…according to Ed Castranova’s snippet that Scott J posted from the MDY vs Blizzard trial notes.
Courtesy of Scott, here’s a hosted copy of the source documents.
Ed writes a nice little explanation of why / how bots damage an in-game economy. I liked that. Good stuff – go read it. So far, so good – a great primer for anyone wanting to understand the situation better.
Unfortunately, the implication throughout the document is that this is all directly damaging to Blizzard’s revenue, and should be prevented *by someone other than Blizzard*.
I think this is a really stupid way of looking at things. My impression from reading the submission was that it’s overall a somewhat twisted description of the situation, coloured by a desire to use the facts (economic analysis) to support a personal desire (stop people using bots rather than go to the effort of fixing the bugs in the game-design). Sure, capitalist companies will pursue the cheapest possible means to achieve their goals, including suing people if they think they’ll succeed, but I deeply object to this kind of good factual analysis being spun to imply it proves stuff that it does not prove, and which consists an attempt to dodge responsibility and use the legal system to make up for mistakes in a company’s product-development strategy. Make better games, don’t blame the players for not playing the way they were “meant” to. Even the ones who are cheating. Ban them for cheating, stop them however you can, but don’t claim it’s not your fault that they’ve managed to cheat in the first place: of course it’s your fault.
Picking the snippet Scott quoted, which is nicely indicative of the whole piece:
Glider bots destroy this design, distorting the economy for the average player in two specific ways. When a Glider bot “farms” an area, it picks up not only experience points for its owner, discussed above, but also the “loot” that is dropped by the mobs killed by the bot. Because Glider can run constantly, it kills far more mobs than anticipated by WoW’s designers, thus creating a large surplus of goods and currency, flooding the economy with gold pieces and loot like the Essence of Water. This surplus distorts the economy in a specific way.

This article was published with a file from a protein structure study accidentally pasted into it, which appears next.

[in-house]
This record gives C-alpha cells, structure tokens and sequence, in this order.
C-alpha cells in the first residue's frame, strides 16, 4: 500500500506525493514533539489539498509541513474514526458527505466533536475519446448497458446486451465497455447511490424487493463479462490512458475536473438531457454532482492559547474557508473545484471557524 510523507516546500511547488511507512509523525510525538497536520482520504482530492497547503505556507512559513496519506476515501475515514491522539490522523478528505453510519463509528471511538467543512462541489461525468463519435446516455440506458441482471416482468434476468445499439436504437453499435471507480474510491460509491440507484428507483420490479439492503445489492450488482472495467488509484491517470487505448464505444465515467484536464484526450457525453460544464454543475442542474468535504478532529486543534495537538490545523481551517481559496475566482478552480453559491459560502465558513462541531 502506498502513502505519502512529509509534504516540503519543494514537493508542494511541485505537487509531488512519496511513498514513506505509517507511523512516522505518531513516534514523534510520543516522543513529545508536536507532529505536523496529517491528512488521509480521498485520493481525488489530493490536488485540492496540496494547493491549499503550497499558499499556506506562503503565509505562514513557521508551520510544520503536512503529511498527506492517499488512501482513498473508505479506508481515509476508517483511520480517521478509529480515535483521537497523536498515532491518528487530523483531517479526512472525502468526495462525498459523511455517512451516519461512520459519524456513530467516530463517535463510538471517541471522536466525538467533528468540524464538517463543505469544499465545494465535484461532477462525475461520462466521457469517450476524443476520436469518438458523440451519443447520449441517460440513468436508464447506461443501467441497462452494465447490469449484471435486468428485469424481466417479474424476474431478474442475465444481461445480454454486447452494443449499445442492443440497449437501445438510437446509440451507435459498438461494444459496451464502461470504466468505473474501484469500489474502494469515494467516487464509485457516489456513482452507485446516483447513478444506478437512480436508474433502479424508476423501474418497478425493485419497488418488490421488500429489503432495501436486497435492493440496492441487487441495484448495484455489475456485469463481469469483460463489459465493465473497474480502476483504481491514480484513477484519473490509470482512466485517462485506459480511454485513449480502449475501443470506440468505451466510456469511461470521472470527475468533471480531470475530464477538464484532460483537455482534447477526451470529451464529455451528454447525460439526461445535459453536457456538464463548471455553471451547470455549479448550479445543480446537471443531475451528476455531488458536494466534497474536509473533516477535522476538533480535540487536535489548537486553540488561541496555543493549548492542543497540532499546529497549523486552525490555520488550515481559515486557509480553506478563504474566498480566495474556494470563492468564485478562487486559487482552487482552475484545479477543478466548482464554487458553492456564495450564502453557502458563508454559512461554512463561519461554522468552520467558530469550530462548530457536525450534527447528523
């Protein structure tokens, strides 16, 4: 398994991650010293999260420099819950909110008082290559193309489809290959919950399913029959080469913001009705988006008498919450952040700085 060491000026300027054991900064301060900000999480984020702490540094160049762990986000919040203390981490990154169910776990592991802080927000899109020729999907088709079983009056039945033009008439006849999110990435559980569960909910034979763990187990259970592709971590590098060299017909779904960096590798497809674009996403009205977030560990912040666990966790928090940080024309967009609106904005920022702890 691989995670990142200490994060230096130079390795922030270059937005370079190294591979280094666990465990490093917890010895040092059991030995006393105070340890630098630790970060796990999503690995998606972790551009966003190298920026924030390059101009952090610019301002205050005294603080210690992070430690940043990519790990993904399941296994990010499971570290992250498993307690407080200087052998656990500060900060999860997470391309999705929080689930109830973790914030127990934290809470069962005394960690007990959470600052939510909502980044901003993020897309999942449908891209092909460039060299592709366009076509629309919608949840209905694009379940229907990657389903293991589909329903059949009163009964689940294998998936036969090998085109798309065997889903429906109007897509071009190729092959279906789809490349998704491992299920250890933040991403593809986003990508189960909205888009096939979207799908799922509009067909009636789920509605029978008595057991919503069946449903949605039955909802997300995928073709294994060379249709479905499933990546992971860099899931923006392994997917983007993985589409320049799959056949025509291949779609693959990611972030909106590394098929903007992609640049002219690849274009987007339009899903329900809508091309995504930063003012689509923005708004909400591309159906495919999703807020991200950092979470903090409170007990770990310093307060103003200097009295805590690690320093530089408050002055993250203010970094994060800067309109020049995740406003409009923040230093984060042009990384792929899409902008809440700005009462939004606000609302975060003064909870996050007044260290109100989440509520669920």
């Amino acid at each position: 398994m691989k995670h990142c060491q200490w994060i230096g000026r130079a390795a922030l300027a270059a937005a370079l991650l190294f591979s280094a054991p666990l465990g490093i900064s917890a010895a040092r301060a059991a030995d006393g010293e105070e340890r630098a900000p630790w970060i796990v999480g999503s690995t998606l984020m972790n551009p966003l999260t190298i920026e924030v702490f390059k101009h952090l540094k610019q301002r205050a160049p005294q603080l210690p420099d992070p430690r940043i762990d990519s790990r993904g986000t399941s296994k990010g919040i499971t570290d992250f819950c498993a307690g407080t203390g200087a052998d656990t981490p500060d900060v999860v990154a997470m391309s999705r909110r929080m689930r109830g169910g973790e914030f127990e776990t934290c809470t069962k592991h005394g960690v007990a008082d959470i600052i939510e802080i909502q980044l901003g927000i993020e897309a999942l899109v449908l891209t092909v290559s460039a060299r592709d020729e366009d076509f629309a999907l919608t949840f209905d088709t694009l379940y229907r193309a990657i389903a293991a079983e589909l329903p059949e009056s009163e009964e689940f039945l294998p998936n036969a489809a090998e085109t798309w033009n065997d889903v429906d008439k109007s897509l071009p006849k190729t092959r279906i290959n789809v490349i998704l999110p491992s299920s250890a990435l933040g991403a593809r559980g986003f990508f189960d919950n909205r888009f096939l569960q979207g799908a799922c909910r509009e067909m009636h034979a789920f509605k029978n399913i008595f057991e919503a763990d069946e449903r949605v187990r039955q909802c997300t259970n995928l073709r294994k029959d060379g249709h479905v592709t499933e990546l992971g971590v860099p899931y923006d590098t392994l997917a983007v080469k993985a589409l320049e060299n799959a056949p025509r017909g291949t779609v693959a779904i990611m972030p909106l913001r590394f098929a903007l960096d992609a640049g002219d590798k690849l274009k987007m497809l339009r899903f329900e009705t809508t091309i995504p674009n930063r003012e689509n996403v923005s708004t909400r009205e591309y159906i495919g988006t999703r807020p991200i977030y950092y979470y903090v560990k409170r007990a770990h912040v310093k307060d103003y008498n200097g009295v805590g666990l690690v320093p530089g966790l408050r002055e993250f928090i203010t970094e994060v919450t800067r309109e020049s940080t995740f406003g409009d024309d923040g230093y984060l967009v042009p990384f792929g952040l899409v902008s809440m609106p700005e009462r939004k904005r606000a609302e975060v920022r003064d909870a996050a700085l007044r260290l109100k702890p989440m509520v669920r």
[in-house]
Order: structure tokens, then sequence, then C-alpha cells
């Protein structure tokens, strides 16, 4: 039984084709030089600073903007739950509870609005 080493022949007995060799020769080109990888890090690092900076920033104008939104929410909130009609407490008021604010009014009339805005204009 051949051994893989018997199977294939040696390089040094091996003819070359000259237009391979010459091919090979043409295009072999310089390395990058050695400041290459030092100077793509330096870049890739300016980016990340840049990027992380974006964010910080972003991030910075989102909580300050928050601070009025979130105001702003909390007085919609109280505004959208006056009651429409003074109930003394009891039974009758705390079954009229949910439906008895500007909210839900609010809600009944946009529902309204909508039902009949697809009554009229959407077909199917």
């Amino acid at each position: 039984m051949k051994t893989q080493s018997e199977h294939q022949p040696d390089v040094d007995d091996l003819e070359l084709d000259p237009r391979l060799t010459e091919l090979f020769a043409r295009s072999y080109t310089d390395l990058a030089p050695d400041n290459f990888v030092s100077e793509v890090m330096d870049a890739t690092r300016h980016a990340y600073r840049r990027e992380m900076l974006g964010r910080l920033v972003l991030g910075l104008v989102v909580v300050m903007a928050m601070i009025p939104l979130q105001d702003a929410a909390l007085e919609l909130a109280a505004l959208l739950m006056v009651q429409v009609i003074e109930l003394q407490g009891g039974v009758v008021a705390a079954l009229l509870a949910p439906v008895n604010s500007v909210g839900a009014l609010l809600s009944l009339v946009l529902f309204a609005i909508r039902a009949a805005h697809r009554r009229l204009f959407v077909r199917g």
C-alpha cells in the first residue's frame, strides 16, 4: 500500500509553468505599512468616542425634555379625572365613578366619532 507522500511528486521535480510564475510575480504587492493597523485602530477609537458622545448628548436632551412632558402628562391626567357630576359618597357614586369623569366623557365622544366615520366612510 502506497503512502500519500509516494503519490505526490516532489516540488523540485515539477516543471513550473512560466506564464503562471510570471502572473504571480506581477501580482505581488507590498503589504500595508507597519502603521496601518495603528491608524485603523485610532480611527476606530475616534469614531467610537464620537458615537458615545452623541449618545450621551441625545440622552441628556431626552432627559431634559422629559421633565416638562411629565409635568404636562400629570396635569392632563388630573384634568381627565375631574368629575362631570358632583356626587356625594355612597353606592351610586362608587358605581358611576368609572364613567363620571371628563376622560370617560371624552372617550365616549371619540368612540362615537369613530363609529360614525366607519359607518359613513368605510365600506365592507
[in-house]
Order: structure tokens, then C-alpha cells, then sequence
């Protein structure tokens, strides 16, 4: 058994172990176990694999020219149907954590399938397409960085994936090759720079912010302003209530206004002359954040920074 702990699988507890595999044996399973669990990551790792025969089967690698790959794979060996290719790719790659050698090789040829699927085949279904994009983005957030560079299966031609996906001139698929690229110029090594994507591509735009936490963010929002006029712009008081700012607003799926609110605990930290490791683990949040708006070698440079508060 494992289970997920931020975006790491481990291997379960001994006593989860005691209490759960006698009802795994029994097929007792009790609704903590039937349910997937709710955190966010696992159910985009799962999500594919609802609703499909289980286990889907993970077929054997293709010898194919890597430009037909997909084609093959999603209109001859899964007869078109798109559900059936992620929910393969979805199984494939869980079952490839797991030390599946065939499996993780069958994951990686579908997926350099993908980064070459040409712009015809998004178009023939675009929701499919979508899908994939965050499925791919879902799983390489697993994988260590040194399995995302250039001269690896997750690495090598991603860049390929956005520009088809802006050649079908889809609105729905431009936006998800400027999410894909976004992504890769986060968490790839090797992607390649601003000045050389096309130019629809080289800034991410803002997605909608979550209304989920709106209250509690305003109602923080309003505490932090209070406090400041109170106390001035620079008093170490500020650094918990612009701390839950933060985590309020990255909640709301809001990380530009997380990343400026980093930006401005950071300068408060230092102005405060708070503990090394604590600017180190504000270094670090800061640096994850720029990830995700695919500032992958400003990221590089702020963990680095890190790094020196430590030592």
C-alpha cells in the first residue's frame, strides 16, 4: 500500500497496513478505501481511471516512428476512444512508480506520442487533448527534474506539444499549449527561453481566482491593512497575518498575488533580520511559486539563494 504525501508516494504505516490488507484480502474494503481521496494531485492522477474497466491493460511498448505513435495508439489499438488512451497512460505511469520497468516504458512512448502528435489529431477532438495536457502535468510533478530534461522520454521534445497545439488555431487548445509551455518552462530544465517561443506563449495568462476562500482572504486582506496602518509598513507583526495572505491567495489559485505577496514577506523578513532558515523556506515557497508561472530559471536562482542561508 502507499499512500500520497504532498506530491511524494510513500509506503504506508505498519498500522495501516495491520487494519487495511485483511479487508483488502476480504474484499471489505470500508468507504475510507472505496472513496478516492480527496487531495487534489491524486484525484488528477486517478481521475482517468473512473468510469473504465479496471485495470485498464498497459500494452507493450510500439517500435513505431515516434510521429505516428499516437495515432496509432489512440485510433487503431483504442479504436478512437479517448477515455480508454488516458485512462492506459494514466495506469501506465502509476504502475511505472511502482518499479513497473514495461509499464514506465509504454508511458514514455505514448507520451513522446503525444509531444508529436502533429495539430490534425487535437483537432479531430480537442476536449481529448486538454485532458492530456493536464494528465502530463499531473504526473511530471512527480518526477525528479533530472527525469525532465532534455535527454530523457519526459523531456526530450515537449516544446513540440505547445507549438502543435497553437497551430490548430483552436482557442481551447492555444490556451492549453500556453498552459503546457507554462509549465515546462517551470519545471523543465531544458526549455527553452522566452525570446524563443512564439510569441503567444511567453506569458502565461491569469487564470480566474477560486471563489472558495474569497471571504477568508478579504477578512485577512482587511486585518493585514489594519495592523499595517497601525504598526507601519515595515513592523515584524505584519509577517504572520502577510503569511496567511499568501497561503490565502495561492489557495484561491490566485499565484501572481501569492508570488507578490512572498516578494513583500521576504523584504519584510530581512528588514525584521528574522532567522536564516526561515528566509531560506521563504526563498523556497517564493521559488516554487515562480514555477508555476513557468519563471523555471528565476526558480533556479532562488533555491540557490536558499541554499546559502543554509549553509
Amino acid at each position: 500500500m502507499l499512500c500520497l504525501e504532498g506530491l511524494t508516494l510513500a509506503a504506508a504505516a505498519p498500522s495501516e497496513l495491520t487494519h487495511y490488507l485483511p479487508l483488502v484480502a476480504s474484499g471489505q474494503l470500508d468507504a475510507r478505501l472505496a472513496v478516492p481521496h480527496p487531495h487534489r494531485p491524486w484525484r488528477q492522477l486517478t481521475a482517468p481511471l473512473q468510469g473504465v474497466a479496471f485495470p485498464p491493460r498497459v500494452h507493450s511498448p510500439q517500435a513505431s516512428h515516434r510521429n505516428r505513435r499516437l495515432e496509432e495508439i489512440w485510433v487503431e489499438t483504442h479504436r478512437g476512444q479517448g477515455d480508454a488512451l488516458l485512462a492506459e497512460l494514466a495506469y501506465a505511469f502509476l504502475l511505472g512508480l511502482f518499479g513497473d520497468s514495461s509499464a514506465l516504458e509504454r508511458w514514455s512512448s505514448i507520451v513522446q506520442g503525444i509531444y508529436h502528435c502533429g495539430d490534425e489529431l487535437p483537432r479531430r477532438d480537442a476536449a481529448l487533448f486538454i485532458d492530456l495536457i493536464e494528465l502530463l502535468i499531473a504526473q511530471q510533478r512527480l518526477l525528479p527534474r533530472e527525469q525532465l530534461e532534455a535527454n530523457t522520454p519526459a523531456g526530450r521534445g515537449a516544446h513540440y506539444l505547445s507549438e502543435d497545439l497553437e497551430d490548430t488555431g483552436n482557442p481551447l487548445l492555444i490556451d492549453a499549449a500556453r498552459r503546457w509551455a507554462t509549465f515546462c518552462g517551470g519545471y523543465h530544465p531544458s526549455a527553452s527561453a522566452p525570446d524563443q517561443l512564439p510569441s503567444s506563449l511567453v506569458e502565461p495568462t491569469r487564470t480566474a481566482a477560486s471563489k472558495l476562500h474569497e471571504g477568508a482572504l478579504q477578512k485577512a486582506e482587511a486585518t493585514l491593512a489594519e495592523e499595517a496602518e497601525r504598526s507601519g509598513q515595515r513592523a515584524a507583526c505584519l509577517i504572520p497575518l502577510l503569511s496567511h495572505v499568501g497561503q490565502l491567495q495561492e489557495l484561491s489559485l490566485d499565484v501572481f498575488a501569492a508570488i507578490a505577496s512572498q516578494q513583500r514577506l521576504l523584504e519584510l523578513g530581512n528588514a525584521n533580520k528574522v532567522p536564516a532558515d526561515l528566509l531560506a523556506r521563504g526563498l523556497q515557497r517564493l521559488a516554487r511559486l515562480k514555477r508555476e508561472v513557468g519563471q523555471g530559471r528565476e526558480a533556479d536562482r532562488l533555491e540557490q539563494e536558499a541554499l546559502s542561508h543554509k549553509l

When bots gather key resources, they gather them in abundance. Owners of bots usually sell these resources to other players for gold, which inevitably deflates their price. Blizzard’s design intent is for the resources to command a certain high value, so that average players, who might get one or two of the resources in an average amount of play time, may obtain a decent amount of gold from selling them. But because characters controlled by bots flood the market with those resources, the market value of these resources is far less than Blizzard intended, and the average player realizes only a fraction of the intended value from the resources s/he finds. The deflated value of key resources presents a critical problem for ordinary players trying to enjoy the game. Blizzard’s game systems assume that players will be earning a certain amount of gold per hour, and many systems, such as repairs and travel, force players to make fixed payments of gold into WoW’s systems. Buying a horse, for example, costs a certain amount of gold. That pnce IS set by the game designers based on the assumption that normal players will accumulate gold at a certain rate, and that some of their gold will come from the value of resources that they harvest and sell. When the value of those resources plummets because of Glider, the amount of time it takes to accumulate the gold required for in-game expenditures like the horse skyrockets. This skews the economy, frustrates players, and, as a result of a less-satisfied user base, damages Blizzard.